Densho Digital Archive
Manzanar National Historic Site Collection
Title: Shig Kaseguma Interview
Narrator: Shig Kaseguma
Interviewer: Richard Potashin
Location: Las Vegas, Nevada
Date: November 6, 2007
Densho ID: denshovh-kshig-01-0001

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RP: My name is Richard Potashin. We're at the Golden Nugget Casino in Las Vegas, Nevada, and this afternoon, we're interviewing Shig Kaseguma, a former internee at the Minidoka War Relocation Center. Shig, were you also at Puyallup, too?

SK: Yes, I was at "Camp Harmony," too.

RP: "Camp Harmony," also known as the Puyallup Assembly Center. The date of our interview is November 6, 2007, and our videographer is Kirk Peterson. Shig, thank you so much for sharing some time during this reunion schedule to join us in sharing your family and camp history. Let's start our interview by having you give us the date and the place of your birth.

SK: I was born on June 4, 1921, in Seattle, Washington.

RP: Okay. And what was your given name at birth?

SK: It was Shigeki Paul Kaseguma. I was given Paul at the same time I was baptized, in July, a day after, I mean, a month after my birth, in a Christian family.

RP: Were you born in a hospital, or at home?

SK: I was born in a hospital.

RP: You were, in Seattle?

SK: In Seattle. Which was kind of a rarity then.

RP: Right, during the early '20s. In talking with folks from the Los Angeles area, many of them were born at home with midwives. And it was very rare until later on for Issei women to be given...

SK: Yeah. Generally, it was Issei women who were midwives. It was a lot of people.

RP: Do you have any insight into the meaning of your first and last name?

SK: Well, Kaseguma comes from my grandfather, who was a lord in Hongo, Japan.

RP: Hongo. Where is Hongo located?

SK: That's a little north of Hiroshima. If you go by cab, it's about forty-five minutes north.

RP: Is it a small village?

SK: It's a small village, but their property extended as far as the eye could see. Because he was given all the land that you could see from the top of the hill where his home was. But when MacArthur came in after the war, he made sure that all the landlords were cut down to size, more cut down to size. But he kept a lot of property. They allowed so much, so many miles of property. So my uncle stayed, went back, right before the war. My uncle and my dad came to Japan together, from Japan, immigrated to Seattle at the same time.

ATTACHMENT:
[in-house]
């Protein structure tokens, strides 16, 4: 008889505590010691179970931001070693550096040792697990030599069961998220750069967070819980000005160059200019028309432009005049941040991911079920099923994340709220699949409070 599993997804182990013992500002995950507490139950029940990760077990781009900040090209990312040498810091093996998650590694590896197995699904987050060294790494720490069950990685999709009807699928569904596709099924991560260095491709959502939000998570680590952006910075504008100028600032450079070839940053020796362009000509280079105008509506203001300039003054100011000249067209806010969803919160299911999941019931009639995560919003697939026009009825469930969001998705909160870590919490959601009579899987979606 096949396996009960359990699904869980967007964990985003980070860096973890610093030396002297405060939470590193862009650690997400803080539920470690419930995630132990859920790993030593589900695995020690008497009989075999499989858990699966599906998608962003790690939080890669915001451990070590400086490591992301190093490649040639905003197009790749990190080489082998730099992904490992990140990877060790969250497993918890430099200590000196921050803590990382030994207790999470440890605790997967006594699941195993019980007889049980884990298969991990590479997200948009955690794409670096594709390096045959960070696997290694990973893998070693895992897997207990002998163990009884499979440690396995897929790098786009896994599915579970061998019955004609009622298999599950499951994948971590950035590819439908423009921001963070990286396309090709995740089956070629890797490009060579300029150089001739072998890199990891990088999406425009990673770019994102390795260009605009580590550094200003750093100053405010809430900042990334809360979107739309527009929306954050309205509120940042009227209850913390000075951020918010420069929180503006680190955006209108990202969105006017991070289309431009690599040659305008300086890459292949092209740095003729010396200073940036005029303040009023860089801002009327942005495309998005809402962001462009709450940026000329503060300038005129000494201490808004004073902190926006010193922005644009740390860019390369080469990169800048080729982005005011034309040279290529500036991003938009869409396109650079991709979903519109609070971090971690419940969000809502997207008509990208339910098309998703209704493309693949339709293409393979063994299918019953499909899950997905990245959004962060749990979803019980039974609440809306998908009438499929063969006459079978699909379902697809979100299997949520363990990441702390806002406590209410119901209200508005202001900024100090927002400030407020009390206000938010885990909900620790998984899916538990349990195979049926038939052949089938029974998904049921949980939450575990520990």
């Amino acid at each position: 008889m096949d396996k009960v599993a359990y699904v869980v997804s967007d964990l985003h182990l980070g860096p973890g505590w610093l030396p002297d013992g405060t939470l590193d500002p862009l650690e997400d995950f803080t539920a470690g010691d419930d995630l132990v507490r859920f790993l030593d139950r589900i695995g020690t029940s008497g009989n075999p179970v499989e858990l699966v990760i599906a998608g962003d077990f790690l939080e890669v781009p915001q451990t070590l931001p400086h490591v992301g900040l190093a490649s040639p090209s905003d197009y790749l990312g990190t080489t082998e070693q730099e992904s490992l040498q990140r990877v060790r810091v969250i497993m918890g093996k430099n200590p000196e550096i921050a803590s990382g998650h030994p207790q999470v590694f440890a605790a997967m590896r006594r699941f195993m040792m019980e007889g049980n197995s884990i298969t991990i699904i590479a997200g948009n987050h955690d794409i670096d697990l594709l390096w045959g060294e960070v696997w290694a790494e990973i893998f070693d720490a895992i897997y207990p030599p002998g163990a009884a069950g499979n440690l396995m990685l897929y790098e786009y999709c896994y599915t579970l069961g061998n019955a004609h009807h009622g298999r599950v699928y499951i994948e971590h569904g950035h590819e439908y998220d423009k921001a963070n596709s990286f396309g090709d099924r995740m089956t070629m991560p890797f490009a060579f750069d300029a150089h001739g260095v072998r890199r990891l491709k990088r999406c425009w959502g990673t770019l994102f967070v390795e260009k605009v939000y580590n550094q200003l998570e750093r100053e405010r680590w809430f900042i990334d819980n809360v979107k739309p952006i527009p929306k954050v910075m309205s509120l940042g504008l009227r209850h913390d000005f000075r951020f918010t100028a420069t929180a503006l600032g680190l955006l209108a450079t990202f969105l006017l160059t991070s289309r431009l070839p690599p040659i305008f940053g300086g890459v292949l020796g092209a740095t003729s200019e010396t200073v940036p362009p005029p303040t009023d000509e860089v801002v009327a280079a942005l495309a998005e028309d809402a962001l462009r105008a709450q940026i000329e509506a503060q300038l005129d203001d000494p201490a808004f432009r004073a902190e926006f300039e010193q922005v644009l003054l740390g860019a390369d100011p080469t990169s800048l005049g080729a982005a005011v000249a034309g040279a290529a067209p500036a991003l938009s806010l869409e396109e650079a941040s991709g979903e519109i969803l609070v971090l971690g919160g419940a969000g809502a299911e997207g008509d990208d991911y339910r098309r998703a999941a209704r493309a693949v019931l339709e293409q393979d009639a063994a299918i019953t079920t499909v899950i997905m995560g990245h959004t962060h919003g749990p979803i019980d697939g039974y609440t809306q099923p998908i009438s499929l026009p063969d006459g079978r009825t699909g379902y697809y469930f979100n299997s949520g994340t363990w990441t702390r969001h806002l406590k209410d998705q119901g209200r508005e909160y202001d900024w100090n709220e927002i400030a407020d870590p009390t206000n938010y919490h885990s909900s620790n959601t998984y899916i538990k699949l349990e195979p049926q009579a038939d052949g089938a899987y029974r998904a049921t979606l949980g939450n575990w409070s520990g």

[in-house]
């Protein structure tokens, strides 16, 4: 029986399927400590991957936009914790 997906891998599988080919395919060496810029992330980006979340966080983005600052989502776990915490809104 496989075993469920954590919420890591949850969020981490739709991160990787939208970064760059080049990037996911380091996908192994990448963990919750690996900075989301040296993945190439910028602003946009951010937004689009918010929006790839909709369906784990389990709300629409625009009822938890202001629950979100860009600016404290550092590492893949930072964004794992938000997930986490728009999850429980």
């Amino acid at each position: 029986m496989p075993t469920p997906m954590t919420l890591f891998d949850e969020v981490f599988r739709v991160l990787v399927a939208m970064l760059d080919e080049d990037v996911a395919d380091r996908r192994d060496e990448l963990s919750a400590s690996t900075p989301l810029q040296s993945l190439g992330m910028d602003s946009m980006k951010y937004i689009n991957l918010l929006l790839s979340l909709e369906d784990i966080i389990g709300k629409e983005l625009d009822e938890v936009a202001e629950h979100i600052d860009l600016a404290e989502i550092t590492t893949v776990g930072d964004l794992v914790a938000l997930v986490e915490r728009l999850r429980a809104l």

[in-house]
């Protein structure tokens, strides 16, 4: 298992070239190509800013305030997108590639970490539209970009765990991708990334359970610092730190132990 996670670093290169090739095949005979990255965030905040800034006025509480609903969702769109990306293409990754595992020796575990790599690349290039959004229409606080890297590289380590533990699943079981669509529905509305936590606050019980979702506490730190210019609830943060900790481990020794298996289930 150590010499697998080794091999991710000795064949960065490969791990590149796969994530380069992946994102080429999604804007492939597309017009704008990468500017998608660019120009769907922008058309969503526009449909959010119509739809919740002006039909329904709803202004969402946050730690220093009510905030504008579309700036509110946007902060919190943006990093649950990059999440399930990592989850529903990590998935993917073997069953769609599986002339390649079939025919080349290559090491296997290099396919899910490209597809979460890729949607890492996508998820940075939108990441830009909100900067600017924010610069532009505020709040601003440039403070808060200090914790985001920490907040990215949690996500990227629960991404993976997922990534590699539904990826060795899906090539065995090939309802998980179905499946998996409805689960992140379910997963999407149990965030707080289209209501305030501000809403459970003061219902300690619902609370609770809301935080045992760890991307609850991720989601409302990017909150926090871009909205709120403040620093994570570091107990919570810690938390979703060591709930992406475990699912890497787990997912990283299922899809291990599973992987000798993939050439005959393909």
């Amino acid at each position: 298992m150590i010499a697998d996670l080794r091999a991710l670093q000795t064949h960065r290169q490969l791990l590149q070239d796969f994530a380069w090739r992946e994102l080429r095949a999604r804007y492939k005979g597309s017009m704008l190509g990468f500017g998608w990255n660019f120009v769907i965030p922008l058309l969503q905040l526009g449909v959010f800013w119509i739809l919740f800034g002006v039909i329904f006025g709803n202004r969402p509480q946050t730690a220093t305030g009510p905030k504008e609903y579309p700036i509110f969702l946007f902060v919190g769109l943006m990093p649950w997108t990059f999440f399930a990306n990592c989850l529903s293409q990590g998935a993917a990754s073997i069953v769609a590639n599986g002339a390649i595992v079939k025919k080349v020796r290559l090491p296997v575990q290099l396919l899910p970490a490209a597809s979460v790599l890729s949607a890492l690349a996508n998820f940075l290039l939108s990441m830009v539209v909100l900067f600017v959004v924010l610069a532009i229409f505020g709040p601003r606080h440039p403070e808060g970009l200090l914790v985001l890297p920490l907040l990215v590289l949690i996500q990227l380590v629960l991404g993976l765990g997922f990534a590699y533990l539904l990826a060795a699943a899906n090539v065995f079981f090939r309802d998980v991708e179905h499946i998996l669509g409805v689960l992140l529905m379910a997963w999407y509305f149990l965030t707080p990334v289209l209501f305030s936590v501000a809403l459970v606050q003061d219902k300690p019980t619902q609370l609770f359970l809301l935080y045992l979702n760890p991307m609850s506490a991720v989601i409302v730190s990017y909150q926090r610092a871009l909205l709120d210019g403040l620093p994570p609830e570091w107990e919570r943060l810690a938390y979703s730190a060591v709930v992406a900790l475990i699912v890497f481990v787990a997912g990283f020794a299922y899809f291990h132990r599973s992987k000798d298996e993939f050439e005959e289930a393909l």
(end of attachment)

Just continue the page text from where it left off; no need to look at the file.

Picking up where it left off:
RP: Oh, okay. What was your uncle's name?

SK: Gee, I forgot... Hirotoshi, I think it was. But that's his son's name, too. And he went back because he was kind of disappointed in coming to the U.S. So he went back to Japan, but my dad stayed. And then later on, of course, he got a "picture wife." He got a "picture wife," like most of the men did, about five years later. He went back to Japan and got her and came back again.

RP: Does your, do any of your relatives still own land in that Hongo area?

SK: Yes, they still do. In fact, my father, in the later years, went back to Japan and he asked me did I want to have the property. 'Cause I'm the oldest of his sons, his family. And I said, no, I don't think I would because I don't want to move myself back to there, Japan, place I don't even know too well. And he said, "Okay, I'll tell you what I'm going to do. I'll give the property to my uncle," who suffered through the war and was heavily in debt, too. Taxes were eating him up. And so I said, "No, I don't think I want to do that." So he went back with my mother, and they had a big meeting, rowdy meeting, I heard, from my mother. My dad wanted to do it, but my uncle didn't. He didn't want to split up the property to all the other relatives. That was a condition, my father wouldn't give him the land, but he balked at that, because evidently my uncle was treated very badly by the other relatives when he went back and the war started. They called him a spy, coming back to Japan. And so he remembered that vividly (...). I guess they really treated him badly. Consequently, he didn't want to share it with anybody, any one of those that were bad to him. So, but it ended up okay. My father yelled and screamed, too. He was a pretty hot-tempered guy anyway.

RP: Who screamed the loudest.

SK: Yeah, yeah. He was a mean guy if he wanted to be. [Laughs]

RP: Your dad?

SK: So it came out alright.

<End Segment 1> - Copyright © 2007 Manzanar National Historic Site and Densho. All Rights Reserved.